Sunday Reflections


Each Sunday and Solemn Feastday, we celebrate the mysteries of our faith in a special way. We have resources here to enrich your celebration of God’s word this sunday.

Please join Rev. Fr. (Dr.) Gerald Umoren as he reflects on the readings.



1St Reading: Isaiah 55: 6-9

Psalm: 145 [The Lord is near to all who call upon Him]

2nd Reading: Phil 1:20c-24, 27a

Gospel: Matthew 20: 1-16a


General Overview of the Celebration

In modern times, when man acts as if he can counsel God, it is important to emphasize the fact that man is man and God is no man! This transcendence of God is what the readings of this Mass emphasize but the beautiful thing is that this transcendent God is also immanent. The Church wants us to remember that God is merciful even in His justice and that His mercy is not unfair.

Background to the 1st Reading

This reading is from the 3rd part of Isaiah popularly called Trito-Isaiah. The background is that of the returning exiles who had to struggle with the difficulties of resettlement. Some of them, because of prevailing circumstances, were slow to understand the mighty hand of God at work and this passage, directed to them, is Isaiah’s call to consciousness of both the transcendence and immanence of God. These returning exiles really needed to know that God’s ways were different from man’s.


·         Seek the Lord while He may be found

·         Calling on the Lord while He is near

·         God thinks differently from the way man does

·         Though transcendent, God is very much present to His people

Background to the 2nd Reading

Writing from prison custody, Paul knew that he was likely to face death but as a human being, he also wanted to be alive. His confusion and indecision regarding what to choose also goes to confirm that, as human beings, we are all subject to and should surrender to God’s will (actual or at least permissive). In Paul’s words, we must always conduct ourselves in ways “worthy of the Gospel of Christ”


·         Every Christian lives for Christ

·         Praying for the courage to accept God’s will in life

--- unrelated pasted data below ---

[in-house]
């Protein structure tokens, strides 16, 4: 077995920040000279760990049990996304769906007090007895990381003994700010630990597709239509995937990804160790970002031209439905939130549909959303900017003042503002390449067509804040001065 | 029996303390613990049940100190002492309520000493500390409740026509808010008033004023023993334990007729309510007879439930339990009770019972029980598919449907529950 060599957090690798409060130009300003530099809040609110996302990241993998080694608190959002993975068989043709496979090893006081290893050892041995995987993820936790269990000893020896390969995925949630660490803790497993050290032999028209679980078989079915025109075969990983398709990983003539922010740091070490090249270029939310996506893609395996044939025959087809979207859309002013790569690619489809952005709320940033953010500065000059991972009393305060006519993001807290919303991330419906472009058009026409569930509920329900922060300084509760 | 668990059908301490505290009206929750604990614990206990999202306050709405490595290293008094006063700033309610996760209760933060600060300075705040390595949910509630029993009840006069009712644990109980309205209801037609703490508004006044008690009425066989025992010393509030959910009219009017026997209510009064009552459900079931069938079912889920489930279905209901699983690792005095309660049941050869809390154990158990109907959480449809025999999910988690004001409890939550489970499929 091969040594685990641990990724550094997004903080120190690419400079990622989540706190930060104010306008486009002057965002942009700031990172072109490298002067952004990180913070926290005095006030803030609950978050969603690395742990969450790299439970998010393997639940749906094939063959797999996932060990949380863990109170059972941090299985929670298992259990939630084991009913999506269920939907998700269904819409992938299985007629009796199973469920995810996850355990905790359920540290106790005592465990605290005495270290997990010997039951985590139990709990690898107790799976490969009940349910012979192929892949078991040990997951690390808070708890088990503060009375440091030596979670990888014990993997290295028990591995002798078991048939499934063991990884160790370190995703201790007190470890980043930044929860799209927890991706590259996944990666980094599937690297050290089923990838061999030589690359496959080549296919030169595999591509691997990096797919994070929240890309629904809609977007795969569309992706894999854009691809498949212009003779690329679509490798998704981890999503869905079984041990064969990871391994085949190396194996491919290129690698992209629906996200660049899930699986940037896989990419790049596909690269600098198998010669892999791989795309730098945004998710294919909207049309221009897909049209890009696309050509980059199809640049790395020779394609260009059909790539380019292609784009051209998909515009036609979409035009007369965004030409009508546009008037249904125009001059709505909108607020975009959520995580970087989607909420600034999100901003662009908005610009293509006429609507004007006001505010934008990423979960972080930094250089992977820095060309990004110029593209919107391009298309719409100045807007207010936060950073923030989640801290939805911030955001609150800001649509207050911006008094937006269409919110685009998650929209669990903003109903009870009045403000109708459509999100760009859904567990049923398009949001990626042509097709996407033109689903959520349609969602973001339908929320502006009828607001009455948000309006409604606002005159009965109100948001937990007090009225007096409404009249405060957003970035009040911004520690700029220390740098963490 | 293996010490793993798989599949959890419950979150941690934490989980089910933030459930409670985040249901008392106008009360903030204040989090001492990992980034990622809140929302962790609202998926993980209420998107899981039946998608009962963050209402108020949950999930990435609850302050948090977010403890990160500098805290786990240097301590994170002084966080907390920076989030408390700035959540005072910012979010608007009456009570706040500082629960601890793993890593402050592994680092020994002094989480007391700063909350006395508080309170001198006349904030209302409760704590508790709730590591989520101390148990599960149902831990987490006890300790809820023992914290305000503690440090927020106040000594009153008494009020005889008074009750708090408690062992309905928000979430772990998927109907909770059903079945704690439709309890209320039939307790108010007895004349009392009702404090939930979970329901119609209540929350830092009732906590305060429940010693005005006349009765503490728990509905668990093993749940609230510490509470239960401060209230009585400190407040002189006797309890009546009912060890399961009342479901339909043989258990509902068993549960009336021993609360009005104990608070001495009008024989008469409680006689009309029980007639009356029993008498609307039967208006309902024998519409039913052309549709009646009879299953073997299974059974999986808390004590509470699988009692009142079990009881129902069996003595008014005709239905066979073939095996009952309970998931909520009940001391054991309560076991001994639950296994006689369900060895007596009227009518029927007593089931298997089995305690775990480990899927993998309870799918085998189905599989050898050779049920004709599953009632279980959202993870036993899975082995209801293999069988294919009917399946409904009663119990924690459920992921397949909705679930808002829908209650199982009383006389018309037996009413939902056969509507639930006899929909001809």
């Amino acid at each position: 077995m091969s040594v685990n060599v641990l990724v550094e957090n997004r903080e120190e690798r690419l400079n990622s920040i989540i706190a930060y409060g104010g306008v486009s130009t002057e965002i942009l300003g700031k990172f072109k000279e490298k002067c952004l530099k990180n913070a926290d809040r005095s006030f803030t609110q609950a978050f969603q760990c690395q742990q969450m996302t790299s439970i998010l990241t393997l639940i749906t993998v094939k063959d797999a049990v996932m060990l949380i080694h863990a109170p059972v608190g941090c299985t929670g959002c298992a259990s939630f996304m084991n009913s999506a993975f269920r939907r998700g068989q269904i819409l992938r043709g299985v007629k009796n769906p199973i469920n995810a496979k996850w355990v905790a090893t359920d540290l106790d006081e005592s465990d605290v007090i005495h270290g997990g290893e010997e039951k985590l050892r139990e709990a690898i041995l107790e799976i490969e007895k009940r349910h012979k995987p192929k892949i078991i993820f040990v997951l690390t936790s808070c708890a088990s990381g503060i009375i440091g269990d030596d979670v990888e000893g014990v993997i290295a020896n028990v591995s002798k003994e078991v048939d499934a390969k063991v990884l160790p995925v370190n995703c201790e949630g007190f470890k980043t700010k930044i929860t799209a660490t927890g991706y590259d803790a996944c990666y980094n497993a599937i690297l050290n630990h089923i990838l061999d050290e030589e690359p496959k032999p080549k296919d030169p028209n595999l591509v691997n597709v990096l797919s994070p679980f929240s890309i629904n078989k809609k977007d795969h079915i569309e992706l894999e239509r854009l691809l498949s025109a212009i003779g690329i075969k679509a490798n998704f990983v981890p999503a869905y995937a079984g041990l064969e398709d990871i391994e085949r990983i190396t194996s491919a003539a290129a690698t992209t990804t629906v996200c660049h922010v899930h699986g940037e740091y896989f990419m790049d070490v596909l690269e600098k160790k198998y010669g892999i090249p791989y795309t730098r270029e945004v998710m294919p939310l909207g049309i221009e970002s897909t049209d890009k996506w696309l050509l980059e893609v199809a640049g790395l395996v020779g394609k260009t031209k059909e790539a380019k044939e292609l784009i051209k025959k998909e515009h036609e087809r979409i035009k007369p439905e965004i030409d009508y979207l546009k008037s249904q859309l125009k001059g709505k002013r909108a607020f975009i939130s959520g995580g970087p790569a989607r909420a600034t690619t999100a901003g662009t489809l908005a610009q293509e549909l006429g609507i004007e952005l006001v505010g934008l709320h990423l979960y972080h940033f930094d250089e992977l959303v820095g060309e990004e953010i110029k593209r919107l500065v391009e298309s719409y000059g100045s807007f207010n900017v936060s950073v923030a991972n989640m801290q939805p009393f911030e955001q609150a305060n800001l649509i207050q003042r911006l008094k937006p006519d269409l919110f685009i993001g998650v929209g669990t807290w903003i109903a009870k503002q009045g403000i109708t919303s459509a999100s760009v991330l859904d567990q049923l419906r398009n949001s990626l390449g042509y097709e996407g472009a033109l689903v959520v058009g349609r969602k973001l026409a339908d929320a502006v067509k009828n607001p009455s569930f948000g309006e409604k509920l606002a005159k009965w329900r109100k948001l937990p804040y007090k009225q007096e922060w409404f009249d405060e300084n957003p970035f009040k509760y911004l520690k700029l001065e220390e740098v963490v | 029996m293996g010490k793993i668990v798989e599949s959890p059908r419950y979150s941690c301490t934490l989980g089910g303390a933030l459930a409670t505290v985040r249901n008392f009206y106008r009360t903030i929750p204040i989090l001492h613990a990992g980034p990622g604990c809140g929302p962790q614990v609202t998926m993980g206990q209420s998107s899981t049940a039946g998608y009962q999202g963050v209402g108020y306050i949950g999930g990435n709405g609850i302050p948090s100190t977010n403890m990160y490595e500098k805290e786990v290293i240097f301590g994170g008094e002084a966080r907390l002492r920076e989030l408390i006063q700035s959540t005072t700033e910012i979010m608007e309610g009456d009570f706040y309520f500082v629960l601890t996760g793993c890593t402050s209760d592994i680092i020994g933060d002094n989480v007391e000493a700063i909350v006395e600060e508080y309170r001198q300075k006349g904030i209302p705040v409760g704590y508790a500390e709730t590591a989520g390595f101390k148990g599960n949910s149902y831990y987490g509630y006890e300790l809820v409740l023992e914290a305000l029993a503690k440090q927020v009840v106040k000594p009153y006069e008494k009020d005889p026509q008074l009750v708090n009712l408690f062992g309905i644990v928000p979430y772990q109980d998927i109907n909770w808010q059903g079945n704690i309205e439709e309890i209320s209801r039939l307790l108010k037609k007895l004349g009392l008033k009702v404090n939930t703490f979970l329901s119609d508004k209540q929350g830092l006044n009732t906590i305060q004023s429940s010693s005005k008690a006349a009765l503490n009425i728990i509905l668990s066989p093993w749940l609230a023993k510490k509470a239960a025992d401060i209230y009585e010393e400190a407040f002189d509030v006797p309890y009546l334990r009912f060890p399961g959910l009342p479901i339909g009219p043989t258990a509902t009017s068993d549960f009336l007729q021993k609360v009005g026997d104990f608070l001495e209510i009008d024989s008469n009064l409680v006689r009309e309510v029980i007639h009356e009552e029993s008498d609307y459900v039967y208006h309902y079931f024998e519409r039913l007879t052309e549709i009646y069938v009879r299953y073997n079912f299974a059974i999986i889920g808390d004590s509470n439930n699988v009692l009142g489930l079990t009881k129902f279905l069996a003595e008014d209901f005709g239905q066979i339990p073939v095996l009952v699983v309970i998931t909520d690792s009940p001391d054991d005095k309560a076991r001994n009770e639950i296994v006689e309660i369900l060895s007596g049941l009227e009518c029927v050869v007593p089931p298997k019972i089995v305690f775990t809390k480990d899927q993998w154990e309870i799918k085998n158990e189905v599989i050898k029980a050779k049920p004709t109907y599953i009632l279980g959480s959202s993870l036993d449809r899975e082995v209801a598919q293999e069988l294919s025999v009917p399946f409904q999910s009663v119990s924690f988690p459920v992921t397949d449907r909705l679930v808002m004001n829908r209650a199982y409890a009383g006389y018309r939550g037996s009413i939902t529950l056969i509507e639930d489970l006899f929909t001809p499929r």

·         How does your life benefit others? [Considering the example of Paul]

·         Conducting oneself in a way worthy of the Gospel



Background to the Gospel

In this parable of the kingdom, Matthew tries to show that the highest reward for any Christian is the Kingdom of God which is made available to everybody. Writing mainly to a Jewish audience, Matthew sought to drive down the point that the Gentiles, considered as late comers into the ‘family of God’ have the same share of the divine reward (the Kingdom) with the Jews who were the first to be called and elected by God. Matthew seeks to show that this ‘justice’ of God which sounds ‘foolish’ to man is absolutely fair. This was also to keep the Jews on their toes lest ‘the first become last.’


·         It has already pleased the Father to give us the Kingdom

·         The wages for working in the Lord’s vineyard is good

·         Hired by the Lord...

·         Overcoming jealousy and envy

·         Count your blessings and not your losses

·         The last will be first and the first will be last...

·         We are members of one big family of God


Sample Homily

Theme: Hired by the Lord...

One of my priest friends threw a group of stern-looking U.S. immigration officers into confusion when he was asked about his employer at a security check point. Fr. John who was not dressed in his clerical dress for that trip quickly answered: “God”! “What?” exclaimed one of them, “are you kidding me?” he added. But Fr. John insisted again and explained: “I am a priest and the Lord God is my boss” At this they all burst into laughter and one of them cynically asked: “Did the Lord hire you?” and Fr. John proudly said “YES.”

One may argue that that was for a priest but you know what? Every Christian is hired by the Lord and is called to work in the Lord’s vineyard. The readings of this Mass especially the Gospel reading implies that we are all hired by the Lord. By virtue of our Baptism, we have already signed a contract to ‘work for the Lord’ and to promote His Kingdom. But in order to be successful in this ‘career,’ there are a few things we need to know about our boss and the nature of our ‘job.’ The readings of this Mass give us some insight into these things.

1.      Now is the time to work hard! There is no room for lazing about. When the 1streading says “seek the Lord while He may be found,” we should understand this to mean that this privileged ‘job opportunity’ must be well utilized while it lasts. There may come a time when situations may not permit much hard work (e.g. old age, sickness, and times of persecution) . If you are strong now, work for the Lord who has hired you!

2.      This boss (God), though transcendent, is very immanent and present to His people. He is, however, different from man and does not think like man. As the 2nd reading indicates, He wants every employee to conduct himself/herself worthy of the Gospel of Christ.

3.      No committed worker will be cheated by this boss. Just contribute your quota and He has the best formula to reward excellence. The greatest and highest reward for every committed worker, irrespective of time put in, is preservation in the Kingdom.. What matters most is the quality and not really the quantity of the service rendered.

With this in mind, let us get together, not just as members of one company, but as members of one big family of God and instead of wasting away this privileged opportunity in the unhealthy rivalry of who would be first or last before the boss, we should come to think of how to succeed together and build up God’s Kingdom together. This is exactly what the Lord needs and it is the reason why the Lord hired us!

From the Vatican...



The year in liturgy


Sunday Reflections